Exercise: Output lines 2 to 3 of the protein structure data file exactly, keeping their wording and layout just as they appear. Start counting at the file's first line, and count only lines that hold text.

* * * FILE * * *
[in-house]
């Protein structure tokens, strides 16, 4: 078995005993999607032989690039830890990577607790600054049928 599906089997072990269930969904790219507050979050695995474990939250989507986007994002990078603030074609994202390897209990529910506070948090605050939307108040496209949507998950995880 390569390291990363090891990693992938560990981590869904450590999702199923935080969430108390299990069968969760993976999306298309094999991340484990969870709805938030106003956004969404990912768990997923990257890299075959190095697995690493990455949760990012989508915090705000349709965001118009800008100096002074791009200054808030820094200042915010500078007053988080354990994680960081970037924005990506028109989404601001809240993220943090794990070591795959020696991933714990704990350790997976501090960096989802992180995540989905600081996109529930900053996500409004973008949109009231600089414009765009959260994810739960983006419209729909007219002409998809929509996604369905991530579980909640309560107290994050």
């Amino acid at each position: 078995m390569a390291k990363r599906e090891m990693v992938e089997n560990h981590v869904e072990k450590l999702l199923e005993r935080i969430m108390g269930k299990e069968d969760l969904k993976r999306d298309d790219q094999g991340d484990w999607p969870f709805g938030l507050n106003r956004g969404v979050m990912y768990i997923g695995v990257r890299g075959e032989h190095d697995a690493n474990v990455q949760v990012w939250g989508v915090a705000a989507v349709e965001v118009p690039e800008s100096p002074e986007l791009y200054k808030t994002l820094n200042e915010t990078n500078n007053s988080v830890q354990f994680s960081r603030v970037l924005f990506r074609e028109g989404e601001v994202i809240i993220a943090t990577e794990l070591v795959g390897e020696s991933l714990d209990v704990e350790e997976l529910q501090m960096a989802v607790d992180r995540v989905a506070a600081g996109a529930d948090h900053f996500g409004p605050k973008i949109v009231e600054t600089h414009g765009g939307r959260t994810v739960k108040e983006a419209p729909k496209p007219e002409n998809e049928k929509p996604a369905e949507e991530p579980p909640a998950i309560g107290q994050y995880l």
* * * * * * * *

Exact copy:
């Protein structure tokens, strides 16, 4: 078995005993999607032989690039830890990577607790600054049928 599906089997072990269930969904790219507050979050695995474990939250989507986007994002990078603030074609994202390897209990529910506070948090605050939307108040496209949507998950995880 390569390291990363090891990693992938560990981590869904450590999702199923935080969430108390299990069968969760993976999306298309094999991340484990969870709805938030106003956004969404990912768990997923990257890299075959190095697995690493990455949760990012989508915090705000349709965001118009800008100096002074791009200054808030820094200042915010500078007053988080354990994680960081970037924005990506028109989404601001809240993220943090794990070591795959020696991933714990704990350790997976501090960096989802992180995540989905600081996109529930900053996500409004973008949109009231600089414009765009959260994810739960983006419209729909007219002409998809929509996604369905991530579980909640309560107290994050």
């Amino acid at each position: 078995m390569a390291k990363r599906e090891m990693v992938e089997n560990h981590v869904e072990k450590l999702l199923e005993r935080i969430m108390g269930k299990e069968d969760l969904k993976r999306d298309d790219q094999g991340d484990w999607p969870f709805g938030l507050n106003r956004g969404v979050m990912y768990i997923g695995v990257r890299g075959e032989h190095d697995a690493n474990v990455q949760v990012w939250g989508v915090a705000a989507v349709e965001v118009p690039e800008s100096p002074e986007l791009y200054k808030t994002l820094n200042e915010t990078n500078n007053s988080v830890q354990f994680s960081r603030v970037l924005f990506r074609e028109g989404e601001v994202i809240i993220a943090t990577e794990l070591v795959g390897e020696s991933l714990d209990v704990e350790e997976l529910q501090m960096a989802v607790d992180r995540v989905a506070a600081g996109a529930d948090h900053f996500g409004p605050k973008i949109v009231e600054t600089h414009g765009g939307r959260t994810v739960k108040e983006a419209p729909k496209p007219e002409n998809e049928k929509p996604a369905e949507e991530p579980p909640a998950i309560g107290q994050y995880l």